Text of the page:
Optimizing Graphics for the WWW

There have been many discussions about graphics and the World Wide Web (WWW). There are several different popular formats, and advantages and disadvantages to all of them. by Jonathan Gross

There are two main contenders for graphic file formats for people working with the WWW. GIF (Graphics Interchange Format), pronounced, well, ``giff'' with a hard g or ``jiff'' with a soft g, and JPEG (Joint Photographic Experts Group), pronounced ``jay-peg''. These types of graphics are complementary and should be used in different circumstances for different applications; however, there is some confusion about which format is appropriate for what type of image.
A third possibility is PNG (Portable Network Graphic), pronounced ``ping''. The GIF file format fell into disfavor around January 1995 when Unisys and Compuserve decided that programs implementing the GIF format would have to pay royalties, since GIF uses LZW compression, a proprietary algorithm. Subsequent discussions and development took place with Compuserve and several Internet-based committees already working on an alternative to GIF which resulted in the rapid conclusion to specifications for the new format. PNG is also known as ``PNG's Not GIF'' (which may seem familiar to those of you who use any of the GNU tools...) See the side-bar for more information on PNG.
GIF is still the most widely used graphic format in use, and is supported by virtually all browsers. It is lossless, which means that after decompression, the image that you have is the same as the original. The main advantage of this is that you can make exact replicas of images. The disadvantage is that the replicas are as large as the original image. The alternative is to have a lossy decompression, which means that you can have slightly degraded (although you may not be able to see it) images that have smaller file sizes. Smaller file sizes result in faster transfer times, and faster loading pages.
JPEG is actually a set of compression algorithms, not technically a file format. The Internet being what it is, several different developers have gone ahead with the algorithms, and created several different file formats for JPEG. The closest there is to a ``standard JPEG'' is the result of some work done by the people at C-Cube Microsystems. They defined two different JPEG formats: JFIF for ``low-end'' images (pixel information only), and TIFF/JPEG (or TIFF 6.0), a ``high-end'' format that records everything you ever wanted to know about an image and then some. But for our concerns, we need only deal with JFIF, which has become (as much as things ever do on the Internet) the standard JPEG. ``Okay,'' you may be saying to yourself, ``so what is JPEG good for?''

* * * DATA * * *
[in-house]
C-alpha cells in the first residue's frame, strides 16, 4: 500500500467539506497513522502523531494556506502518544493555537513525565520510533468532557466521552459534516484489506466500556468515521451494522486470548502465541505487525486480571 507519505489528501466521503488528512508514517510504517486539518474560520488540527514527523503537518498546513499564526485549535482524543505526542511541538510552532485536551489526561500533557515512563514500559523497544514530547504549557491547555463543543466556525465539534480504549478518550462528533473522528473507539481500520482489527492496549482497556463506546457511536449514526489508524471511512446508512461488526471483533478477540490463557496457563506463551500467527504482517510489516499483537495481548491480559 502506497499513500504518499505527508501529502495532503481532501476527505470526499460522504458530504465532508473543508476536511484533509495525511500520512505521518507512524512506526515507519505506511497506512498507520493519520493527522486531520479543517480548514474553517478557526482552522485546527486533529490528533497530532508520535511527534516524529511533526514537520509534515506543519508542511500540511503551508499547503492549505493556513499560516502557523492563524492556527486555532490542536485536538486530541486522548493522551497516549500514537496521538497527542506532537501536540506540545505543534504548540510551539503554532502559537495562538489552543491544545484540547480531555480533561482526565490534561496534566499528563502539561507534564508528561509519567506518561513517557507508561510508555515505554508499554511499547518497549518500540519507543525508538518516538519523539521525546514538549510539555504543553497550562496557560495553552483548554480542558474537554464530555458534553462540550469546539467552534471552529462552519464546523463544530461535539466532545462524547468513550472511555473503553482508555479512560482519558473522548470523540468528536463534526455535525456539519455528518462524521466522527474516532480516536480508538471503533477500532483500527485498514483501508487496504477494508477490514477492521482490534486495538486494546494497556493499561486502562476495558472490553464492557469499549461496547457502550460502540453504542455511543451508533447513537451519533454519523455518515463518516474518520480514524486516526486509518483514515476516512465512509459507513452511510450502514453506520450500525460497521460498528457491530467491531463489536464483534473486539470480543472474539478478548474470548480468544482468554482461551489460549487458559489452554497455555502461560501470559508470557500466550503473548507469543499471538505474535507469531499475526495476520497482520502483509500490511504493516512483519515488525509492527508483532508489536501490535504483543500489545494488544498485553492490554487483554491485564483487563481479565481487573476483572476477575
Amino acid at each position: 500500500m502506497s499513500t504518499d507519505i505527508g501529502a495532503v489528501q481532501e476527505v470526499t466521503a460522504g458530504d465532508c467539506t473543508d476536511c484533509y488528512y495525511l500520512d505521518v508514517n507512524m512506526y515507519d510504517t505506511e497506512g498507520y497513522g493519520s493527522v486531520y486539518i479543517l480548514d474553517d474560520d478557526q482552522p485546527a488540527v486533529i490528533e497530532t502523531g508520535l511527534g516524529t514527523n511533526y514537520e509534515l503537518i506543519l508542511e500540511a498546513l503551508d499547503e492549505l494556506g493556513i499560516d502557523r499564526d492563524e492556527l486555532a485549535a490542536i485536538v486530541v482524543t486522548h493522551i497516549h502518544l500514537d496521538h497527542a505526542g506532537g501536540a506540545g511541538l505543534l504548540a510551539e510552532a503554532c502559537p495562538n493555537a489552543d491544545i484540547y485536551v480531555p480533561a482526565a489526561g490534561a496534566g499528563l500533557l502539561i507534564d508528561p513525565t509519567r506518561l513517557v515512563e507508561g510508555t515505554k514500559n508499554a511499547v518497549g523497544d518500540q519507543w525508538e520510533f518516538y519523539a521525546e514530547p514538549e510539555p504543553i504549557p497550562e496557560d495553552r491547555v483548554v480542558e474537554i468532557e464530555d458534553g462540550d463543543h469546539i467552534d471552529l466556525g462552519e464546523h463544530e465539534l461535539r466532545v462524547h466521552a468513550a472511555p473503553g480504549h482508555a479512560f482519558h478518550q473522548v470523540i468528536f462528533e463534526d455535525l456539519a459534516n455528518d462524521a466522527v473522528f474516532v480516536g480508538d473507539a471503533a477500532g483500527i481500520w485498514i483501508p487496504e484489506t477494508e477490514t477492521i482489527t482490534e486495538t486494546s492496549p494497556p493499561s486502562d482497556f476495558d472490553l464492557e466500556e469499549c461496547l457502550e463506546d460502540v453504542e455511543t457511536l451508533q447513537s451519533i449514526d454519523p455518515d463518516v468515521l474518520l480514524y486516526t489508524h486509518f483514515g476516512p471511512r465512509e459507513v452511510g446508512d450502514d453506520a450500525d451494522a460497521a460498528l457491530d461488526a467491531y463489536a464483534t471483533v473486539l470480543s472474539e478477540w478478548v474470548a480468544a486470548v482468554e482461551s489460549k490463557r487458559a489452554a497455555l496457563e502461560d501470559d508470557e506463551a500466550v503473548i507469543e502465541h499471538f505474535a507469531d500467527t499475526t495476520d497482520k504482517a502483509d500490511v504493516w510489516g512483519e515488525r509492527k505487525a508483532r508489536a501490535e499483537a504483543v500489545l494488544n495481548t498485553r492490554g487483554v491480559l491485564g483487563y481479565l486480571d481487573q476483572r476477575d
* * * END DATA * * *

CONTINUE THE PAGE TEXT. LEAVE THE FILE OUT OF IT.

In a nutshell, JPEG will store photograph type images at compression ratios of 10:1-20:1 (as opposed to GIFs where it is usually 2:1).
The JPEG standard is suited for ``realistic'' scenes, be they complex ray-tracings, photographs, ``fantasy drawings'' or other images where color boundaries are not sharply defined. JPEG is designed to exploit known limitations of the eye, especially the fact that small changes in color are perceived less accurately than small changes in brightness (photos for example, but not line drawings or logos). It uses a lossy compression method--JPEG is best suited for true-color original images; converting a GIF of a photograph into JPEG format will not always produce satisfactory results.
JPEG allows adjustments to the amount of information lost. This means that you can create very small files with low quality, or larger files with higher quality, depending on the application that your image is to serve. This is a useful feature for creating faster loading pages where perfect image quality may not be essential.
A caveat for working with JPEG is that it loses quality for successive compressions and decompressions. If you need to crop, resize or manipulate your JPEG images, you will lose image quality each time you make a change. If you must work with JPEG images, the best thing you can do is to crop from the top and left by increments of 16 pixels. JPEG processes images in small blocks, and using a block boundary like this will mean that most of the other boundaries will stay the same.